Sometime by the early 1900s, Islanders learned that they could rent the most primitive of dwellings to city folk for summer vacations. Camps, the common name given to these rustic houses, were first constructed for hunting and fishing and were often built near the best hunting and fishing locations. Soon summer camps became popular for vacations and they dotted the landscape all over the Island.

My aunt Ella inherited the family home on State Road in Chilmark, and when her husband died in 1911 she bought an adjacent field of low rolling hills and put up five camps. They came from different places. One was a fisherman’s house brought back from Noman’s Land. When cod fishing was in decline the fishermen’s houses were returned to Chilmark and offered for sale. Another was actually an early kit house that was assembled for her. The others were local finds that she had placed around her field. All were within walking distance of a freshwater spring. The tenants could also walk to the Chilmark store and post office, the ocean beach and Aunt Ella’s home that eventually had a telephone.

When my mother, brother and I moved to Chilmark in 1936, Aunt Ella had died and my grandparents had taken over the home and the rental of the camps. Those rentals, with little change, continued to contribute to the family fortunes in many ways well into the 1950s.

There were five camps. Each had the rudimentary necessities: a pitcher pump and rain water cistern, a zinc sink, an outhouse, an icebox and a two-burner kerosene stove. A short walk to the spring gave potable water. All of were furnished with basic furniture and bedding. Each camp was supplied with a good number of kerosene lamps.

Aunt Ella sold one camp to Tom and Rita Benton in 1921. She met Tom when he was looking for a room to rent when he first came to town. She rented him her late husband’s barn and he converted it into living space for himself and his companion, Tom Craven. It wasn’t suitable for a married couple, so she sold him her largest camp when he and Rita married a year or two later. Its roots remained as it grew over the years to become a comfortable and cheerful home that often welcomed many of us to happy dinner parties. It is still owned and lived in by the contemporary Benton family.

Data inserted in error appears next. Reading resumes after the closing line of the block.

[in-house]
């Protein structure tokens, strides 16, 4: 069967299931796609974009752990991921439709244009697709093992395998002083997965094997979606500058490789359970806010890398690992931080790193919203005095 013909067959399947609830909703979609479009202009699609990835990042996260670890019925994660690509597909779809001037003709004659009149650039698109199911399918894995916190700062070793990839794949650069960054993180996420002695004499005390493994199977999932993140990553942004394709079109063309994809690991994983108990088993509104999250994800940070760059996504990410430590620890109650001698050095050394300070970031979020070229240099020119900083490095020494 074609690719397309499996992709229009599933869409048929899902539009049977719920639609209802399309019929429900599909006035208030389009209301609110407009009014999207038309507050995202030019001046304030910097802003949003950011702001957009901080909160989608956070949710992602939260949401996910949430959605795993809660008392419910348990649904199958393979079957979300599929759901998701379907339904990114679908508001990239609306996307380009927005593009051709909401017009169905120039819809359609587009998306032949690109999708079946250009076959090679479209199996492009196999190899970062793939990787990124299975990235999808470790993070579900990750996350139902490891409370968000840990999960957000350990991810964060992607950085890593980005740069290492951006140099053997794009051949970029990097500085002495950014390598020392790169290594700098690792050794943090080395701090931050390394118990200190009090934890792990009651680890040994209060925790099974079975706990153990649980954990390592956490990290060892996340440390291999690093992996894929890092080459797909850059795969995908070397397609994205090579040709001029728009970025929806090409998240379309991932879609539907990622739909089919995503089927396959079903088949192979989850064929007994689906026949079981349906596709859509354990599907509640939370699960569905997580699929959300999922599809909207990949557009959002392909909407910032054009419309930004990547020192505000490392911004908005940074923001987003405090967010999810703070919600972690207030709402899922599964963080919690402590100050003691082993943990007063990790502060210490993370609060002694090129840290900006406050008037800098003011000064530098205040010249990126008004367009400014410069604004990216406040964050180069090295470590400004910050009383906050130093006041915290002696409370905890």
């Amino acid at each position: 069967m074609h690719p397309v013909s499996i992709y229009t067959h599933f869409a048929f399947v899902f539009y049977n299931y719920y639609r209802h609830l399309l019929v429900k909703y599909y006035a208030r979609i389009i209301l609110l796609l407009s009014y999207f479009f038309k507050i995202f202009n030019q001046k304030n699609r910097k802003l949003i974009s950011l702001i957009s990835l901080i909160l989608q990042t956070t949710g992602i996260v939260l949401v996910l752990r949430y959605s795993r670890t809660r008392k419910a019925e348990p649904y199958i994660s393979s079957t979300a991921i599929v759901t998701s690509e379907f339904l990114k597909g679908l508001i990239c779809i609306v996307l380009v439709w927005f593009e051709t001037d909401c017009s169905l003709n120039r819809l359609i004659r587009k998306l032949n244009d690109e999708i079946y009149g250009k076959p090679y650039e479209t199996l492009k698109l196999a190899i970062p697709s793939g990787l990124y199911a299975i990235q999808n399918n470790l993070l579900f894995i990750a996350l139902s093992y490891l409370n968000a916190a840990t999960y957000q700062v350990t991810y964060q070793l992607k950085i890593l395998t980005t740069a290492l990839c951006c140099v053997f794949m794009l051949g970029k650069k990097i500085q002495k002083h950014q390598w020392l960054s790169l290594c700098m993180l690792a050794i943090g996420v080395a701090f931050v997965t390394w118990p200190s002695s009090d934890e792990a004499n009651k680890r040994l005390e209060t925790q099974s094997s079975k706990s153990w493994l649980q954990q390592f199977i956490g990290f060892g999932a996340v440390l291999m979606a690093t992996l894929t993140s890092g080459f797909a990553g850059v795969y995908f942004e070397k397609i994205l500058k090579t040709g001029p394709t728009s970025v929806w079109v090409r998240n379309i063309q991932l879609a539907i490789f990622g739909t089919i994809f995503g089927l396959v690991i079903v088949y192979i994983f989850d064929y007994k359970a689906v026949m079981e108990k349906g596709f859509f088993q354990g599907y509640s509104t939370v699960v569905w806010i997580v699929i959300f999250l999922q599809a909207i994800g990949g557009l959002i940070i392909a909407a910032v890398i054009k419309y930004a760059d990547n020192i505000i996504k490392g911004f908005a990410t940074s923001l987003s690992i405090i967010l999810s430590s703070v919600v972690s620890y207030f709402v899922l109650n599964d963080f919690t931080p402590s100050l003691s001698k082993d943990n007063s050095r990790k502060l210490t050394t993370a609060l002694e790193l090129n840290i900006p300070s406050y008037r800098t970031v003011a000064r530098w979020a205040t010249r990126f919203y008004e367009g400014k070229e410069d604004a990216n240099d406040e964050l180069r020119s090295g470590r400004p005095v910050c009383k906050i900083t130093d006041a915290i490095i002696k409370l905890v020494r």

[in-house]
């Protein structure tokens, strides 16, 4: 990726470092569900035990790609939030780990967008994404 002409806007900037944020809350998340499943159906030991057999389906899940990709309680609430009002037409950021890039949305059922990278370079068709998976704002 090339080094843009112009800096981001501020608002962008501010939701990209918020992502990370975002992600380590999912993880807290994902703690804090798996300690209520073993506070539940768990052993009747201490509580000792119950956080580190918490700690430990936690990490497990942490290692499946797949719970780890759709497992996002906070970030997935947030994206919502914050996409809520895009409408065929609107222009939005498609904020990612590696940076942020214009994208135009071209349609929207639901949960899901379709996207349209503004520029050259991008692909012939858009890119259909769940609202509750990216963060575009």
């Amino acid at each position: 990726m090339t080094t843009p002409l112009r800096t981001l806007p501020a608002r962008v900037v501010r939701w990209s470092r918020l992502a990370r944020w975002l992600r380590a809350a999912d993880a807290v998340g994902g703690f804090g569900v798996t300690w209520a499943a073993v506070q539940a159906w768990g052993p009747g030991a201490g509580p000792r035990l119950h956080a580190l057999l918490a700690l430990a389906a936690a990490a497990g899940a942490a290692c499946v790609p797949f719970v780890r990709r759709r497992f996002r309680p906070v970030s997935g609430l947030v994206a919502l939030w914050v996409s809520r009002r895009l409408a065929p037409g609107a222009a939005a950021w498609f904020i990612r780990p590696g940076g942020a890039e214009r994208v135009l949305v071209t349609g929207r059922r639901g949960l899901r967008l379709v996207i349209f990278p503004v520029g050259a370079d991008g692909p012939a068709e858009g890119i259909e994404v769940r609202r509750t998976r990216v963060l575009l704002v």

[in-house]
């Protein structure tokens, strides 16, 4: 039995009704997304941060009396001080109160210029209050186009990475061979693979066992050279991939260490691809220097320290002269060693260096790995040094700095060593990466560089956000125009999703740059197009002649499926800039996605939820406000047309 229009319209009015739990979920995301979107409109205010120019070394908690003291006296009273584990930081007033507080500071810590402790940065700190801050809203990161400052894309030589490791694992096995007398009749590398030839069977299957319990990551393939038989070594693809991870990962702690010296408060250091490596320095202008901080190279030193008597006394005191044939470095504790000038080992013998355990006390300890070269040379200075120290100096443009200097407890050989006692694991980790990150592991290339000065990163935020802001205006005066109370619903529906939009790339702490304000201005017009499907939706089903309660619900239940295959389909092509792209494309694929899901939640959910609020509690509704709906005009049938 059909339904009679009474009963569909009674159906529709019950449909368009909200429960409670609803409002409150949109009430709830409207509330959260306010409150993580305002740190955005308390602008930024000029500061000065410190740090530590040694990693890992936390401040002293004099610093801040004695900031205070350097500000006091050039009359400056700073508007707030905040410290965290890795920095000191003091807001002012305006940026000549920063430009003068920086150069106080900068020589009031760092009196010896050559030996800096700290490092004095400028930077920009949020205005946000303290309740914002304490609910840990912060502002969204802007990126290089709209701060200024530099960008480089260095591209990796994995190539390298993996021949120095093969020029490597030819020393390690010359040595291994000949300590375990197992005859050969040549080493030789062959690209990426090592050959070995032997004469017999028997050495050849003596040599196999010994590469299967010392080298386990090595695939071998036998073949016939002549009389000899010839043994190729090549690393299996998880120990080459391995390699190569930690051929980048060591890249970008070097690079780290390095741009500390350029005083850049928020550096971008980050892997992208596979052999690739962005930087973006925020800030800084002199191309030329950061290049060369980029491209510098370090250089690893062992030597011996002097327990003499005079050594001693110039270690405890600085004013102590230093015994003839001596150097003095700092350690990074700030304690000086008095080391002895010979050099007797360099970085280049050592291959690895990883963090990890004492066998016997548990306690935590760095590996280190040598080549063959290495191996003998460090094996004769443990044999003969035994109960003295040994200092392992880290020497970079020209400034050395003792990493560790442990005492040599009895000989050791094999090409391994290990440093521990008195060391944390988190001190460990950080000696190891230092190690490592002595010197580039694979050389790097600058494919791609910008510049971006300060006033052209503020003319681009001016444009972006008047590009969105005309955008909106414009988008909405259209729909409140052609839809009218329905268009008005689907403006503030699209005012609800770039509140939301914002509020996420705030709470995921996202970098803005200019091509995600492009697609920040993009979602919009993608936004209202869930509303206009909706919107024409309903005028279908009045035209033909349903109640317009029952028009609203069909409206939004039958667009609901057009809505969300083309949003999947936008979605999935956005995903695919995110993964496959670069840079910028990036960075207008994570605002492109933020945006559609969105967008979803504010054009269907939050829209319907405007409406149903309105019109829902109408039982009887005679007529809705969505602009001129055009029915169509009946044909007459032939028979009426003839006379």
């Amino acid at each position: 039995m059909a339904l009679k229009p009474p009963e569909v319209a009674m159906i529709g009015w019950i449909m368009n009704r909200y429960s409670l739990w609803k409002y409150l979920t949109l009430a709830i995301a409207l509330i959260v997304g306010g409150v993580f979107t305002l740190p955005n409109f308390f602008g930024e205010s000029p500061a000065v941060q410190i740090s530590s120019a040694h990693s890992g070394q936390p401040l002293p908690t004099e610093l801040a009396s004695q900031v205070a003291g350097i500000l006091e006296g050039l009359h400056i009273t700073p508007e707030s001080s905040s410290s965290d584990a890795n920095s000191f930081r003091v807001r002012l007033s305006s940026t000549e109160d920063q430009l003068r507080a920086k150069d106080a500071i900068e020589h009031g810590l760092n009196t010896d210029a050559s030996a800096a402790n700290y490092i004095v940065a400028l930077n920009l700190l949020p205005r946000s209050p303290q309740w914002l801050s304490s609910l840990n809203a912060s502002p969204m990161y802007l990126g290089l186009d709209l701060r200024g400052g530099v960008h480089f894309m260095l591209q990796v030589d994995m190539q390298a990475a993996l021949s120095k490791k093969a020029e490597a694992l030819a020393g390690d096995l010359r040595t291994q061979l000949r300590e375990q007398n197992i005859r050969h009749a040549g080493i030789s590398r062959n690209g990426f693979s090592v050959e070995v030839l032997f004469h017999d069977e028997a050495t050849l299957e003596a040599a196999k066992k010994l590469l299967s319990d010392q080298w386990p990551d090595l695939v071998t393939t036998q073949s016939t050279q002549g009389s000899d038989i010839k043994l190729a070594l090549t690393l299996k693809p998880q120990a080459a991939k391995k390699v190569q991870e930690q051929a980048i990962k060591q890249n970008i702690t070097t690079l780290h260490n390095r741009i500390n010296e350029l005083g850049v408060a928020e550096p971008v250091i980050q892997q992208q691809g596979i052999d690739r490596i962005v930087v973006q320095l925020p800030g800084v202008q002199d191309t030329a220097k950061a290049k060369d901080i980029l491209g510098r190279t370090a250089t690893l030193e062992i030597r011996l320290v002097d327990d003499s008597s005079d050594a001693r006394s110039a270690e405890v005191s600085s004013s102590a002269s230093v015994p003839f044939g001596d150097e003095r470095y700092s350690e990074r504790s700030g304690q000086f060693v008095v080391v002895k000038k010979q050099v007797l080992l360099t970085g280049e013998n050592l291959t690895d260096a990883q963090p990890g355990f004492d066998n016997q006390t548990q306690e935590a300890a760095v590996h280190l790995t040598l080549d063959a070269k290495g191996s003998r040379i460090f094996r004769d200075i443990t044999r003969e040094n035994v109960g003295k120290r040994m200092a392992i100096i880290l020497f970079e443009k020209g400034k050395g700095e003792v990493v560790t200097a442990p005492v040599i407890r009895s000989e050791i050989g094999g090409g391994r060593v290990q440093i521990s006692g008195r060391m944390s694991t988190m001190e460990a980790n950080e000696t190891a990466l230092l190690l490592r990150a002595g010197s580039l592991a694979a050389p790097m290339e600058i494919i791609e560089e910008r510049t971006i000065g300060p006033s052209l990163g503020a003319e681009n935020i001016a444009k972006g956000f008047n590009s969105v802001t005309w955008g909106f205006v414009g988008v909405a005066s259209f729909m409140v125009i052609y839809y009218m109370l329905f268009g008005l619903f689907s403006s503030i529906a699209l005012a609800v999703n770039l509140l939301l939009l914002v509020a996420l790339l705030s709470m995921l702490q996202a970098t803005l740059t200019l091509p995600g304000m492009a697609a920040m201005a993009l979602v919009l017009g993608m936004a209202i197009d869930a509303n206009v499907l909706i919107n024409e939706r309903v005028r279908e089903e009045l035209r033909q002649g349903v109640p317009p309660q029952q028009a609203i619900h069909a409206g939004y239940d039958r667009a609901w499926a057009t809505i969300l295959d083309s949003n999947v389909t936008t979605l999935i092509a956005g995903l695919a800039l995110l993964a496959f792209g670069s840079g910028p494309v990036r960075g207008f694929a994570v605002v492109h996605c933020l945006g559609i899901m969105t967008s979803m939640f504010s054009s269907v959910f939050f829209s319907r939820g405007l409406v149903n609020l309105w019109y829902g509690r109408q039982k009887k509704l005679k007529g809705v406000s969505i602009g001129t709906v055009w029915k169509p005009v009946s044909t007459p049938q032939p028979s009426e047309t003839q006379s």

The opening of the camps every spring and closeups in the fall were a family effort. My grandfather’s chore was to prime the pumps in spring and drain them in the fall. My brother and I shared many chores, but looked forward to the excitement of searching the iceboxes and the closets for left-behind treasures in the fall. We all helped in lifting the mattresses to the rafters to avoid the ever-present mice all winter.

The tenants themselves provided many life lessons. The largest camp had two outbuildings, the outhouse and an extra sleeping shed, suitable for one guest. One year we rented that camp to a woman with an internationally known name. We were aware that she was bringing a guest and would be using the shed. It soon became known around town that her guest was a black man. This was uncommon in rural Chilmark in those days. A summer landowner who also rented out his property began to stir up trouble by publicly speaking against such rentals expressing fear that the property values would suffer. He contacted my mother with the hope that she would interrupt the rental but she refused and our other tenants supported her. The unhappy gentleman called a meeting at town hall one summer evening. The hall filled with locals and renters. He sat alone on the small stage and ranted his prejudice. He called upon my mother to explain the sleeping arrangements in the camp. At that point and before she had to reply, everyone began to stand and silently walk out of the hall. He was left alone with his unhappy thoughts. It was a defining moment for Chilmark.

The four camps have since been sold and renovated in many ways, but are still standing in the same spots and still providing Chilmark summer vacations to all.

Jane Slater lives in Chilmark.